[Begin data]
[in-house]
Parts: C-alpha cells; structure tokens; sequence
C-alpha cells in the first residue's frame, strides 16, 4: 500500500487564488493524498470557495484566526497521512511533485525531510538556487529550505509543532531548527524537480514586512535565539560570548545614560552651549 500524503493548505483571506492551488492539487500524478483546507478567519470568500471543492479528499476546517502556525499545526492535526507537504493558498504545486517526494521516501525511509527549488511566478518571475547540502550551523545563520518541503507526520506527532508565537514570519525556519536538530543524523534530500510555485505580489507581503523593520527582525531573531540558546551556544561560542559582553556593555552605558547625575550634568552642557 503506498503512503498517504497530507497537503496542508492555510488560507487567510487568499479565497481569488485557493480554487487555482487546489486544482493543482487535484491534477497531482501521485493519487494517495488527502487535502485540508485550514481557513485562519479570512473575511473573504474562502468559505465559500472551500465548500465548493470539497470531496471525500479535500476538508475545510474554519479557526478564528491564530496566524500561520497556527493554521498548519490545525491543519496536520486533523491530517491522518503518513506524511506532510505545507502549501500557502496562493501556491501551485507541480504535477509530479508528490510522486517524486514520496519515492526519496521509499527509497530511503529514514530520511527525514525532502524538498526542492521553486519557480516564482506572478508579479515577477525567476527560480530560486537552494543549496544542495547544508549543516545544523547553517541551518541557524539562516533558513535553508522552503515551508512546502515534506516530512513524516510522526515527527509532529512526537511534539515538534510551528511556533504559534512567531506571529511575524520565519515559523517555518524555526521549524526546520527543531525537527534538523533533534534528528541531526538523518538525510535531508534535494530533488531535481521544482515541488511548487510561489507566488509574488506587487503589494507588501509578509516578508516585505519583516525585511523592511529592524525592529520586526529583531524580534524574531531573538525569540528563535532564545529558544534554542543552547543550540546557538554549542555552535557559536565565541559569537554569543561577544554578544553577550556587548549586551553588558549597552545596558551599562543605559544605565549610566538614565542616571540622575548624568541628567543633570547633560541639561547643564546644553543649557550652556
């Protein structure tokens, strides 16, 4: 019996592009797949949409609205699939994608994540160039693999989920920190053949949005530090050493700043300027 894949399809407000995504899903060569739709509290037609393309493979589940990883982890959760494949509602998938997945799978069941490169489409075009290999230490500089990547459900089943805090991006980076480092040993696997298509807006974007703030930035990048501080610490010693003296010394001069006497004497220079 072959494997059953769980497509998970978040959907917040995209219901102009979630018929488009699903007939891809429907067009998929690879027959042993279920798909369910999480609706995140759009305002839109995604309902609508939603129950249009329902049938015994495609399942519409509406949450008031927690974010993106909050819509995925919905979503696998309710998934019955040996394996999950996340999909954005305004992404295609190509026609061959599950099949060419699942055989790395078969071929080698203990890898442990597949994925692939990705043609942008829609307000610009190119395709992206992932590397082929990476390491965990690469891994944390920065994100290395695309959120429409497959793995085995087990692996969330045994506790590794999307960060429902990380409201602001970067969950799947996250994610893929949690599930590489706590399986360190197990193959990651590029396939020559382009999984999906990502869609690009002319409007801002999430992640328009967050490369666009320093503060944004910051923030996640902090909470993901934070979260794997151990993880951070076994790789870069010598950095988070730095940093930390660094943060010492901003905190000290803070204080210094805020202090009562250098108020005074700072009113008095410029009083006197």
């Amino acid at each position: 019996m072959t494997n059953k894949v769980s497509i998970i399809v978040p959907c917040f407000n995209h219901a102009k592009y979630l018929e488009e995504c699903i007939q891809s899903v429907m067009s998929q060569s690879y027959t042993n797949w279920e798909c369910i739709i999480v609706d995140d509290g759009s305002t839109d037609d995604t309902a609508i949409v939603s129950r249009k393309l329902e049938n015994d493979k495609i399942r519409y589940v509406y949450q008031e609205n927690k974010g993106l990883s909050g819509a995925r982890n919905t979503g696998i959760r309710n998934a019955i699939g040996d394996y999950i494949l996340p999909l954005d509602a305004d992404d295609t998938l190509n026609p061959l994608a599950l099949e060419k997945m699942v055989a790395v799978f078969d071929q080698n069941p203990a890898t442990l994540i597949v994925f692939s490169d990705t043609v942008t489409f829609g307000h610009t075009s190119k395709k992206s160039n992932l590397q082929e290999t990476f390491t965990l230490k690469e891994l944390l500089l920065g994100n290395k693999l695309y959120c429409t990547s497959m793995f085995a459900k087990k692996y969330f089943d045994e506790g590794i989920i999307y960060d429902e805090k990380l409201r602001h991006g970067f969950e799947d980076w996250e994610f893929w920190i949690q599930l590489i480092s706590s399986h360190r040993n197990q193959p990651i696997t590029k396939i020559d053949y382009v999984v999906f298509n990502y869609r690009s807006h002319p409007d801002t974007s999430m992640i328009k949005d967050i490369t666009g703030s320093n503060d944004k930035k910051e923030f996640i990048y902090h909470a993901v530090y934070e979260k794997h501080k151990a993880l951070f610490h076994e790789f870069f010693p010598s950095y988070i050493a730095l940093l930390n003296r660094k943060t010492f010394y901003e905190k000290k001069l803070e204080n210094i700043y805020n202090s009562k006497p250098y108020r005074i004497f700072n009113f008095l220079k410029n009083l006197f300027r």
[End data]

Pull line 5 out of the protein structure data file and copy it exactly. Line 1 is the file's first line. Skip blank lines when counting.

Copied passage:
């Amino acid at each position: 019996m072959t494997n059953k894949v769980s497509i998970i399809v978040p959907c917040f407000n995209h219901a102009k592009y979630l018929e488009e995504c699903i007939q891809s899903v429907m067009s998929q060569s690879y027959t042993n797949w279920e798909c369910i739709i999480v609706d995140d509290g759009s305002t839109d037609d995604t309902a609508i949409v939603s129950r249009k393309l329902e049938n015994d493979k495609i399942r519409y589940v509406y949450q008031e609205n927690k974010g993106l990883s909050g819509a995925r982890n919905t979503g696998i959760r309710n998934a019955i699939g040996d394996y999950i494949l996340p999909l954005d509602a305004d992404d295609t998938l190509n026609p061959l994608a599950l099949e060419k997945m699942v055989a790395v799978f078969d071929q080698n069941p203990a890898t442990l994540i597949v994925f692939s490169d990705t043609v942008t489409f829609g307000h610009t075009s190119k395709k992206s160039n992932l590397q082929e290999t990476f390491t965990l230490k690469e891994l944390l500089l920065g994100n290395k693999l695309y959120c429409t990547s497959m793995f085995a459900k087990k692996y969330f089943d045994e506790g590794i989920i999307y960060d429902e805090k990380l409201r602001h991006g970067f969950e799947d980076w996250e994610f893929w920190i949690q599930l590489i480092s706590s399986h360190r040993n197990q193959p990651i696997t590029k396939i020559d053949y382009v999984v999906f298509n990502y869609r690009s807006h002319p409007d801002t974007s999430m992640i328009k949005d967050i490369t666009g703030s320093n503060d944004k930035k910051e923030f996640i990048y902090h909470a993901v530090y934070e979260k794997h501080k151990a993880l951070f610490h076994e790789f870069f010693p010598s950095y988070i050493a730095l940093l930390n003296r660094k943060t010492f010394y901003e905190k000290k001069l803070e204080n210094i700043y805020n202090s009562k006497p250098y108020r005074i004497f700072n009113f008095l220079k410029n009083l006197f300027r």